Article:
A Decision I’d Do Differently

Q. Jordan,

I just found out I’m expecting my first child! My partner and I are so excited…but also a bit clueless as to how to find the right doctor/midwife. How did you find yours? What did you like/didn’t you like about him or her? When the big day came, was the doctor more like a minor detail, or did he or she make or break the experience? I am the first of my close girlfriends to get pregnant, so I don’t have many ladies to ask these questions to.

– Anonymous

(More birth pictures here, if you’d like to check them out.)

A. Congratulations!!! I’m so excited for you.

And I’ve been meaning to write about this on RG for awhile now, so I’m glad you asked.

Here’s the thing: I’m pretty easygoing when it comes to healthcare – easygoing in the manner of those who have never had anything (knock on wood) go grievously wrong, and are thus generally trusting of the world of medicine. So when it came to choosing an OB-GYN, I basically just took my gynecologist’s recommendation and went on my merry way. This, as it turned out, wasn’t a great decision.

When Kendrick and I had our initial “interview” with our doctor, we loved him: we thought he was funny, easygoing, and just about perfect for us. But over the course of my first few appointments, I started to notice that I felt uncomfortable asking questions; he seemed to dismiss my concerns and talk over me whenever I opened my mouth. Even more frustratingly, there was some question with regards to my due date (a totally boring and complicated issue)…but I had to explain the situation and how we had ultimately resolved it in exhaustive detail each and every time I spoke with my doctor. And every time, he was so taken aback by the issue and confused it was as if he had never met me before. It made me feel like he didn’t even know who I was; forget about being invested in my well-being.

Now, I know that doctors are busy people, but I really wasn’t even getting my most basic questions answered. I should have switched doctors at this point, but (see: aforementioned easygoingness with regards to healthcare) figured hey, I’m sure he knows what he’s doing when it comes to labor, and that’s really what matters. And he did. Or, at least, you know: my son is here, and healthy, and all is well. But as it turns out, I am the kind of person who cares how the doctor handles the delivery on an emotional level as well as a physical one.

I didn’t have the hardest labor in the world (you can read about it here), but when it was all over you better believe that I was exhausted, emotional, and kind of a disaster. And just FYI, for those of you about to go through this: it’s important to know that the pain does not stop when the baby comes out; if you don’t have an epidural (or if it very sadly wore off about thirty seconds in, as mine did), you’ve still got a ways to go. By then I was done, and sort of whimpering about on the table, and so I tried to make what in my mind was a joke, and said “OK…Please stop hurting me now.” Which, I’m aware, is not very funny, but cut a girl a break: I had just given birth about two seconds earlier. And in response, my doctor literally held his blood-covered hands in my face and yelled (yelled!) at me something to the effect of, “Do you want me to stop doing this? You need to let me do my job.”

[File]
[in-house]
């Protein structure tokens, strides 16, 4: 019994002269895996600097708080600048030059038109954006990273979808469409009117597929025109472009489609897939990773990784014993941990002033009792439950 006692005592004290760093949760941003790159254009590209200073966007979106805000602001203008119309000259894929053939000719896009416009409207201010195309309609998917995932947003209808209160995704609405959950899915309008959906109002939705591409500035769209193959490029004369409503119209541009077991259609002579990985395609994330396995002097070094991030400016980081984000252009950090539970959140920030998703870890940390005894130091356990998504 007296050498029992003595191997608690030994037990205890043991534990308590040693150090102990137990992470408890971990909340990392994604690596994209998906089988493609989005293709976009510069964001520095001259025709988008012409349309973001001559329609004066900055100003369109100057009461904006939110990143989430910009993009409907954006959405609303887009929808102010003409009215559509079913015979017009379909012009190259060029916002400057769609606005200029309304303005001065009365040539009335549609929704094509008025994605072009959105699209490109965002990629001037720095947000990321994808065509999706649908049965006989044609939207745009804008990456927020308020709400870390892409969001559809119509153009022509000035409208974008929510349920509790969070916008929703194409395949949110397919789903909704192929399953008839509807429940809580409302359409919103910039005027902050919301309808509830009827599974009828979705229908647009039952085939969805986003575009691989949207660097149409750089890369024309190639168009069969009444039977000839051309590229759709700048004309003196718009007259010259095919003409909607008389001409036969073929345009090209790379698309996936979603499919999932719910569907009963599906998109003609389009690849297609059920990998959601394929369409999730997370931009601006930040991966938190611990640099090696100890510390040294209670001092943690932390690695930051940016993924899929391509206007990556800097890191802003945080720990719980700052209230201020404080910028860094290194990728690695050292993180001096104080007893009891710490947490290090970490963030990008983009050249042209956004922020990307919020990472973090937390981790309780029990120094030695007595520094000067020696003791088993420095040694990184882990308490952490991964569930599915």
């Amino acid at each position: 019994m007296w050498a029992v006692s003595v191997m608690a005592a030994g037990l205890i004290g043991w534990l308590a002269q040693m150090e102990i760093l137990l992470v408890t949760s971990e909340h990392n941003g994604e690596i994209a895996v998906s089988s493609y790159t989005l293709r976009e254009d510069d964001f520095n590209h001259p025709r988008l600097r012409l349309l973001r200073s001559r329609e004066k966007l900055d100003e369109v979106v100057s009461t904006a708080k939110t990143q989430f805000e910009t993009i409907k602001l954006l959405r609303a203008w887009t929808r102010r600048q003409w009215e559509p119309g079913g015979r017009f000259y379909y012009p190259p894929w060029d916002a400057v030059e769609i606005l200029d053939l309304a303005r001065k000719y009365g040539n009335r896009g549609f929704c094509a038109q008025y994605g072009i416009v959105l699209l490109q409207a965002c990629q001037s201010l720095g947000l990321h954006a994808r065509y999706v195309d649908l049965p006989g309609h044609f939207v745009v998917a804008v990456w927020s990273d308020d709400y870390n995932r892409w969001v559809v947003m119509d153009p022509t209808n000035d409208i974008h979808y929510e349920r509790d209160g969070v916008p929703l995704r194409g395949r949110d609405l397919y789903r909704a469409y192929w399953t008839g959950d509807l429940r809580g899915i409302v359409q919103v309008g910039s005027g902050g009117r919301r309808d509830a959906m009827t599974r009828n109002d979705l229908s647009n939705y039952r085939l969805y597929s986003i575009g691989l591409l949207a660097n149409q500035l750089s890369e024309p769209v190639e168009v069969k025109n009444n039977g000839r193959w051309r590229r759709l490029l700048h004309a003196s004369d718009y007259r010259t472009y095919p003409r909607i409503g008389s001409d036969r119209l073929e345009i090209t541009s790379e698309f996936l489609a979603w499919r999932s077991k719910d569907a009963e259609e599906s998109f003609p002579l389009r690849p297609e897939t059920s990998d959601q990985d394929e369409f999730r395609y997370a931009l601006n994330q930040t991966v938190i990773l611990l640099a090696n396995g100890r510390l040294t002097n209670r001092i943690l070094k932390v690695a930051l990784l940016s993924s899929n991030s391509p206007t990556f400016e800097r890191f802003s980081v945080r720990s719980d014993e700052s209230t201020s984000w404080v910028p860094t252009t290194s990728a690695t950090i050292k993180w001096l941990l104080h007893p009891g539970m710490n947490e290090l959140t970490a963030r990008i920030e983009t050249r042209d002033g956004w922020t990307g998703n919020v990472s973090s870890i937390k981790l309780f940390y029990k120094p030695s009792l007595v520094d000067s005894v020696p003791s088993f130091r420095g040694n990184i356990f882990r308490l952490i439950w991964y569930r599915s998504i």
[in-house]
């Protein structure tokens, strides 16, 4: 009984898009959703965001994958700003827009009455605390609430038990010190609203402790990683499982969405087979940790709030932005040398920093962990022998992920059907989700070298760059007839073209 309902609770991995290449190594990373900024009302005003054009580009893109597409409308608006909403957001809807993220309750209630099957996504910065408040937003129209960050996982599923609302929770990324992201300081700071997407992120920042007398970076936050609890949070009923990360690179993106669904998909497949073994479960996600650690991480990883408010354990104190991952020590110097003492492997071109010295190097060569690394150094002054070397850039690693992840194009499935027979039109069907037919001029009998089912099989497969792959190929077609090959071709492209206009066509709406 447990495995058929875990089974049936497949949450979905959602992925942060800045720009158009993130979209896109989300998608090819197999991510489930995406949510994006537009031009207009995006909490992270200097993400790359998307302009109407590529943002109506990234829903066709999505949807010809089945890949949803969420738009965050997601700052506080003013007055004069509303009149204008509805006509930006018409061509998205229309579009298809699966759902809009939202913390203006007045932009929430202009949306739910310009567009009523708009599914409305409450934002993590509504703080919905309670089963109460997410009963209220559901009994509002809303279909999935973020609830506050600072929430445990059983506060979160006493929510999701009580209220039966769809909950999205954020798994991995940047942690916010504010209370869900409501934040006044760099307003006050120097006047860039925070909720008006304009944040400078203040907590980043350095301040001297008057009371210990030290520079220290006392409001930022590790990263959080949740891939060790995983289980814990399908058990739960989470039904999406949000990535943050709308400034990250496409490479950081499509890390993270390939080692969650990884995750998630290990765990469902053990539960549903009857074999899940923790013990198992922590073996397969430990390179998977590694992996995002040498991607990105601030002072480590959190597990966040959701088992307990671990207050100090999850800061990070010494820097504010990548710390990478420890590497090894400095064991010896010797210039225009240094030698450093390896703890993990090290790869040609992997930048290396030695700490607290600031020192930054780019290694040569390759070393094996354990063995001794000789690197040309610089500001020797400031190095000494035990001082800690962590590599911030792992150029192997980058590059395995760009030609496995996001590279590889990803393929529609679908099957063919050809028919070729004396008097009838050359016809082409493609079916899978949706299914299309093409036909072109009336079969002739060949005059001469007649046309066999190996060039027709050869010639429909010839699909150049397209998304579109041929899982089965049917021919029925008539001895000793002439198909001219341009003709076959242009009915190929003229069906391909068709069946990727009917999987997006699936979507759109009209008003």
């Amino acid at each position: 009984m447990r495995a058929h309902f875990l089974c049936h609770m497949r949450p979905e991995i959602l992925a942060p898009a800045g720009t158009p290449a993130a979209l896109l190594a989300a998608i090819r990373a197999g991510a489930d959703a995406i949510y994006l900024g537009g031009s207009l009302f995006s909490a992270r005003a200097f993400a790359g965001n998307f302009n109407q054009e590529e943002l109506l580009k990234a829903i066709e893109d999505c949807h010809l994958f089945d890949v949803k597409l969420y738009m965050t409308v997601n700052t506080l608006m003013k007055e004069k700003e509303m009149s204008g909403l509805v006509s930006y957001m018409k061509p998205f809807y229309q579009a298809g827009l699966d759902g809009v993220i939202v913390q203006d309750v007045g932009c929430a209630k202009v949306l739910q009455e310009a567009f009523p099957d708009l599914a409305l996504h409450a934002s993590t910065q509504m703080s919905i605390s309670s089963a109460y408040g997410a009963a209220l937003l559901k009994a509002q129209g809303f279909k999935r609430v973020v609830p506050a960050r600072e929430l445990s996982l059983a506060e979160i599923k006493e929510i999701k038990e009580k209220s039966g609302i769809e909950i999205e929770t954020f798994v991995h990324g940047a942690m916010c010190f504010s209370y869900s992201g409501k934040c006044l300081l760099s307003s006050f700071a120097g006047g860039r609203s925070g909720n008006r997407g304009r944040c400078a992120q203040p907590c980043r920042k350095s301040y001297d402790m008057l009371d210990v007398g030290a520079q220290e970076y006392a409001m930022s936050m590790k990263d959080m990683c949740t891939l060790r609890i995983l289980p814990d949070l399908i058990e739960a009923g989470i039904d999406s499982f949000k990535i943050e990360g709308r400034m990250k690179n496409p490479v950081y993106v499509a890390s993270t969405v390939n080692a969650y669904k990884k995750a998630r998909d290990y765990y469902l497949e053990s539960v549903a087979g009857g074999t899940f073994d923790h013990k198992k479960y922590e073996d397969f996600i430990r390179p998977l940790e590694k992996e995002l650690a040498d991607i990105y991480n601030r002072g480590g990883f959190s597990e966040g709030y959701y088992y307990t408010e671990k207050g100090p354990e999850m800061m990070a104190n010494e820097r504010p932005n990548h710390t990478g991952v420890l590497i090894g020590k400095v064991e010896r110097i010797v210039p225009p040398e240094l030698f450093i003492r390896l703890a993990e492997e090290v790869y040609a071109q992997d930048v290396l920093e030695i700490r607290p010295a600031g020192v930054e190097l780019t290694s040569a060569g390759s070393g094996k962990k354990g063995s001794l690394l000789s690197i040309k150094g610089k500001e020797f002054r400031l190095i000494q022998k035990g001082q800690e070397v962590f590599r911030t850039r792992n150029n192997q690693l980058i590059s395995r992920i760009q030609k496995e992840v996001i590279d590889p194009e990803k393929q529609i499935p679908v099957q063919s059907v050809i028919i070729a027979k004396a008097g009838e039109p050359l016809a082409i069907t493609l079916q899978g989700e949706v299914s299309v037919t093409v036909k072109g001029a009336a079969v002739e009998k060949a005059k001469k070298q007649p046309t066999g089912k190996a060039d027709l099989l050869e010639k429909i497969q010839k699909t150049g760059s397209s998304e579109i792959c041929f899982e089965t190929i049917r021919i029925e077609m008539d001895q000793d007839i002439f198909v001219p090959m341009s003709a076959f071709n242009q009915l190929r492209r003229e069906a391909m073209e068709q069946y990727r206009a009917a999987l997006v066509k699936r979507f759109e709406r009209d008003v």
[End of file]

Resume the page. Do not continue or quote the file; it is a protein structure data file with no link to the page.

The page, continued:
Now. I get it. Birth is emotional and tough for everyone – doctors included – and being kind of indelicate isn’t a crime, but I can’t imagine a situation in which it makes sense to yell at a woman who has just given birth. Or maybe I can imagine such a situation…but I don’t think that this was it.

I’m not boo-hooing about this: welcoming my son into the world was an extraordinary thing; a wonderful thing. Nothing can take away from that. The nurses and the on-call resident who assisted were absolutely wonderful, and just thinking about how caring they were through the whole process makes me smile. But the truth is that what my doctor added to a moment that could have been very special was a sense of embarrassment and fear that has really stuck with me and made me feel like I “performed” poorly in the room…and that’s a shame. My memory of the moments following the birth should be one of accomplishment, or relief, or of my son’s face, and yet more than anything, I remember the feeling that I should not have spoken. Again, not the biggest deal in the world, but still: I wish I had followed my instincts and switched doctors when there was still time.

In sum: Even if you’re relatively laid-back about the whole “birth experience” thing, choosing a doctor is an important decision – much more important than I thought going in. I would suggest getting recommendations from close friends, and if you can’t do that, asking a trusted primary care physician for a recommendation and asking for their impressions of the doctor, in addition to a name. And feel free to switch doctors halfway through if you feel like you need to; labor is no walk in the park, and in retrospect, I think it would have been pretty awesome to have someone I felt safe with and trusted there with me to take me through it.

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